Scientists believe that sharks has been around underwater for as long as 420 million years and has been changing their appearance ever since. Until today, sharks have more than 470 known species around the world. Typically, there are two very distinct classes of fish based on their internal structure: cartilaginous fish and teleost fish. Cartilaginous fish consists of rays, sharks and chimaeras. Thus, sharks are those groups of fishes that fall under the class of cartilaginous fish. As the name suggests, cartilaginous fish does not possess bones rather they are made up of cartilage. On the contrary, teleost fish is composed of a bony structure. Therefore, sharks do not have bones in their body instead their body consists of cartilage.
Cartilage | Do Sharks Have Bones
Now that, what is this thing called cartilage? Well, cartilage is basically a stretchy but a very hard tissue. It is found between bones of many land vertebrates including us. Humans and other vertebrates have cartilage located within joints and rib cage, nose, and ear and so on. As compare to a bone, cartilage is relatively softer. The density of cartilage is just about 50 percent less than the density of bones. However, it is much harder and solid than muscles.
Though all connective tissues have blood vessels but there are no blood vessels in a cartilage which makes it quite unique. One of the benefits of having cartilage inside shark’s body is that it is very lightweight as compare to bones. In this way, shark does not need to exert too much effort on moving ahead and saves a lot of useful energy while swimming. Due to this cartilage, the weight of the shark is decreased and it can easily move around. Unlike typical fish, sharks do not have any bladder that may help them to float in water. Those fish that have bones can move around in more directions than sharks. However because sharks are made up of cartilage (which are more flexible than bones), they are able to turn directions in much lesser space than bony fish.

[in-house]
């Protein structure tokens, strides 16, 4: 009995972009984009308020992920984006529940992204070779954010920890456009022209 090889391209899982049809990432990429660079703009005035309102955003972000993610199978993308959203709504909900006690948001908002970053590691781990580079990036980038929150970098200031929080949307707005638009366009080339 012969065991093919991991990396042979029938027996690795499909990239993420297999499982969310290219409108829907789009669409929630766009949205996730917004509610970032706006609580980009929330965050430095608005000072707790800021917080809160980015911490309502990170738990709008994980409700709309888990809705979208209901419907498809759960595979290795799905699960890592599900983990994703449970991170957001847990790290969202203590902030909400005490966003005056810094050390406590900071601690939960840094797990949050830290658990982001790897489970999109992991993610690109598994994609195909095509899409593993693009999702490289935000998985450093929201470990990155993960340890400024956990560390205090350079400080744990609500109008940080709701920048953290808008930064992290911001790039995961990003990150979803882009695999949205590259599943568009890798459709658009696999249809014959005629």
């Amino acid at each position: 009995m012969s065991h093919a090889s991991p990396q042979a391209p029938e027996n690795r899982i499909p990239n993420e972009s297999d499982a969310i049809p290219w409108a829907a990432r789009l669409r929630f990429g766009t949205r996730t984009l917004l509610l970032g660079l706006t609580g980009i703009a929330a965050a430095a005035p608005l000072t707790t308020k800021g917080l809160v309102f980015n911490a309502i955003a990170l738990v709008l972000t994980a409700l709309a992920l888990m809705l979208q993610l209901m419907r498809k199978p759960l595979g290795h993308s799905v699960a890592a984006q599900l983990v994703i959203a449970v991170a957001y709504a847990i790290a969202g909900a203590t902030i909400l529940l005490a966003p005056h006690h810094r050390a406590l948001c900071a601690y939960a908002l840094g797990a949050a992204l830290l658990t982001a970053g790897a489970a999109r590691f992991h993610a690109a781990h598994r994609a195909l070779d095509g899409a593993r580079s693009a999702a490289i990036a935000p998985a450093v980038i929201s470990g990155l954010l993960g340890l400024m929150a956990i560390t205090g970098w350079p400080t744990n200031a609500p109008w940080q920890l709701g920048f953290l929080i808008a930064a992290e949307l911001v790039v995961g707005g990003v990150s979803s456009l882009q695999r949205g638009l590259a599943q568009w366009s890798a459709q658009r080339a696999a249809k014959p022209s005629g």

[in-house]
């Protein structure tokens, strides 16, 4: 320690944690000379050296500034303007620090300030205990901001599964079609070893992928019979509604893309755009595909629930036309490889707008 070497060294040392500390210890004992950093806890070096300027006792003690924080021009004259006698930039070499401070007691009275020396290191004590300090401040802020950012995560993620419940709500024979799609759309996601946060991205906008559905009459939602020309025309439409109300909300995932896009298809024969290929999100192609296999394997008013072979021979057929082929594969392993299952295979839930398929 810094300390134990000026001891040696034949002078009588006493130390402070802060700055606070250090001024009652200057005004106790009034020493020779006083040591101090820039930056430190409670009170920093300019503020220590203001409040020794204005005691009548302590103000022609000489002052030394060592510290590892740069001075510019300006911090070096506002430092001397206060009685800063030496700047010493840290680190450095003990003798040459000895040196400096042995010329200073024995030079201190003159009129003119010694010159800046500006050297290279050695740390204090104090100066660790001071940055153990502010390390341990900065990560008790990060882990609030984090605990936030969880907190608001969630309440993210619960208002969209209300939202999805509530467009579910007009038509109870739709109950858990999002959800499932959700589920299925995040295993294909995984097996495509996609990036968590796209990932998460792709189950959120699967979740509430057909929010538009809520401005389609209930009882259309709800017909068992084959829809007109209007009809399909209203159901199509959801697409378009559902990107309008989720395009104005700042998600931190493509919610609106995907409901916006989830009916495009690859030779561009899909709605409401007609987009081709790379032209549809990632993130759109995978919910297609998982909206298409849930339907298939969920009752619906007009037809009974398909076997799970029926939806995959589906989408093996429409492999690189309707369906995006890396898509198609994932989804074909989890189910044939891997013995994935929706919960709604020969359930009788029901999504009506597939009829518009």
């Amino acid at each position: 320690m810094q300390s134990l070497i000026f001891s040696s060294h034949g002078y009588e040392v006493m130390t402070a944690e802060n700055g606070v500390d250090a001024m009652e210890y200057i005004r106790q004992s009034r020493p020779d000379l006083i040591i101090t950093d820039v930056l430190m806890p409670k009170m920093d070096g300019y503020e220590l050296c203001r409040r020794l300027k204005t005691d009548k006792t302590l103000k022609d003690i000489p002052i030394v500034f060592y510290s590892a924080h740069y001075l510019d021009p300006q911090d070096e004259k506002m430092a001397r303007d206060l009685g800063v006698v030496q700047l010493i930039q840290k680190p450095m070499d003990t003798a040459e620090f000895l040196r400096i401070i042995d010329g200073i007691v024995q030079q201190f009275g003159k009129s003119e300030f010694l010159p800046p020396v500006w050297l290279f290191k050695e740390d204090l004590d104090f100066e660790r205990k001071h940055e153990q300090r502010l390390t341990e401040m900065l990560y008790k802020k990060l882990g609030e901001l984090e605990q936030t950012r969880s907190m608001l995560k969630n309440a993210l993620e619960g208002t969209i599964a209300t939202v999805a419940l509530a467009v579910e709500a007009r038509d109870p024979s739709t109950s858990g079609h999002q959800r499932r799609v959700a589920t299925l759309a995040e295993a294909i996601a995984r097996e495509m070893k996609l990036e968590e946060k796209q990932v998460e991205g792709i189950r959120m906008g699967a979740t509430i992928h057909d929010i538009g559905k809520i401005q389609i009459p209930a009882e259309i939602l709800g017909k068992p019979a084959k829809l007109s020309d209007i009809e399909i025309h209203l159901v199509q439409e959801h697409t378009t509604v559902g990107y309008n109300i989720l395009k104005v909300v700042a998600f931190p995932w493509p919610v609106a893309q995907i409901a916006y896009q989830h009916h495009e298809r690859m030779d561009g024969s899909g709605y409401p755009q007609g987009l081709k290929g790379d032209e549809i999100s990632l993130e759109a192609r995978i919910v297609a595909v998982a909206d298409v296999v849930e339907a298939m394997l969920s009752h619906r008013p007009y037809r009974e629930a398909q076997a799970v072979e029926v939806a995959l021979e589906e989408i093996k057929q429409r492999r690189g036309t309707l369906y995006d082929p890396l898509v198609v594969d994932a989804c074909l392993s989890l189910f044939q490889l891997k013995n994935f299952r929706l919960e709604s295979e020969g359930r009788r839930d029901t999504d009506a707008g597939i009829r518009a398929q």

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Do Sharks Have Bones
In sharks, the outer layer of skin is covered with placoid scales which are also called dermal denticles. This portion of skin also consists of a substance (known as vitrodentine) that seems like enamel. Now beneath this skin, there is a very solid skin. This bulky skin (below the outer skin) is made up of very hard fibres that are fit together in such a manner that they form a kind of network. These fibres are not inflexible but elastic and are composed of a protein named as collagen. It is with this network of fibres that the swimming muscles of the shark are connected. This arrangement is very handy from mechanical point of view in that it allows the fish to conserve a lot of useful muscular energy. In this way, sharks save a great deal of energy due to cartilage because bones require much more effort.
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“The Importance of being Cartilaginous”. Biology of Sharks and Rays. ReefQuest Centre for Shark Research n.d. Web. 20 Sept. 2014.
“Differences between Sharks and Bony Fish: More than Just the Skeleton”. Shark Savers. n.d. Web. 20 Sept. 2014.